The application of a scleral buckle (note, this is a procedure not an implant) or "scleral buckling" is a surgical technique used to repair retinal detachments and was first used experimentally by ophthalmic surgeons in 1937.
By the early 1960s, scleral buckling became the method of choice when the development of new materials, particularly silicone, offered surgeons new opportunities for improving patient care.
The buckling element is usually left in place permanently. The element pushes in, or “buckles,” the sclera toward the middle of the eye. This buckling effect on the sclera relieves the traction on the retina, allowing the retinal tear to settle against the wall of the eye. The buckle effect may cover only the area behind the detachment or it may encircle the eyeball like a ring.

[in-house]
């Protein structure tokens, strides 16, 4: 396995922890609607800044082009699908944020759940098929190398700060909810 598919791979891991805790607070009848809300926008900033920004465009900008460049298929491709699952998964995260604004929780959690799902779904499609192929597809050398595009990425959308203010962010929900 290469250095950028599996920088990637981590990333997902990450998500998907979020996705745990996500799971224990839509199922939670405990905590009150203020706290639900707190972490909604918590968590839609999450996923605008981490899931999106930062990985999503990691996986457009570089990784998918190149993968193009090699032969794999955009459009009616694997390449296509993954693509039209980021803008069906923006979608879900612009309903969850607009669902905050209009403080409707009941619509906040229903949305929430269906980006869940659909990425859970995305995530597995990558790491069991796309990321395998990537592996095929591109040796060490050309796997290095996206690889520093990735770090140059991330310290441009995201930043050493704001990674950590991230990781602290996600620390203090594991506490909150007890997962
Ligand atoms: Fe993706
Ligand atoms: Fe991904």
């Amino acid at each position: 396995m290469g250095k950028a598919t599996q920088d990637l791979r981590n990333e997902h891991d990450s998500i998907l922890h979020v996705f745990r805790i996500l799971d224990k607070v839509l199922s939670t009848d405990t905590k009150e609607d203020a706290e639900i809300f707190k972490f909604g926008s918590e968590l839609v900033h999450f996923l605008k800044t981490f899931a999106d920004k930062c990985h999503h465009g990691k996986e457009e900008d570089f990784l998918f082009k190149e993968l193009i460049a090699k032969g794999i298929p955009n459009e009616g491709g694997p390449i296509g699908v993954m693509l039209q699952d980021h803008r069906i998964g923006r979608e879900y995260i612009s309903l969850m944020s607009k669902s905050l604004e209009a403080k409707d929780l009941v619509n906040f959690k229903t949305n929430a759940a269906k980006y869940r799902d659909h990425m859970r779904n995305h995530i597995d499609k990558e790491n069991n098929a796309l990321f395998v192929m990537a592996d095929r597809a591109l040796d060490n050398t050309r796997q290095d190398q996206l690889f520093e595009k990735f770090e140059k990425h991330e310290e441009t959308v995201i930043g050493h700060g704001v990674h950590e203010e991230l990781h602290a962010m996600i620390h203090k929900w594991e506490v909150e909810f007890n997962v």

This procedure effectively holds the retina against the sclera until scarring seals the tear and prevents fluid leakage, which could cause further retinal detachment. Scleral buckles come in many shapes and sizes. The encircling band is usually a thin silicone band sewn around the circumference of the sclera of the eye. In rare instances, a metallic clip may be used. Some metallic clips may pose a risk to patients undergoing MRI procedures.
Tantalum Clips Tantalum clips were found to be less bulky than sutures, allowing the surgeon to adjust the tension of the circling band for the scleral buckle. Tantalum clips did not cause tissue reaction and did not harbor infection. Because tantalum is a non-ferrous metal (non-magnetic), these clips are considered to be acceptable for patients undergoing MRI procedures.
Bakshandeh H, Shellock FG, Schatz CJ, Morisoli SM. Metallic clips used for scleral buckling: ex vivo evaluation of ferromagnetism at 1.5 T. J Magn Reson Imaging. 1993;3:559.
Lincoff H. Radial buckling in the repair of retinal detachment. Int Ophthalmol Clin. 1976;16:127-34.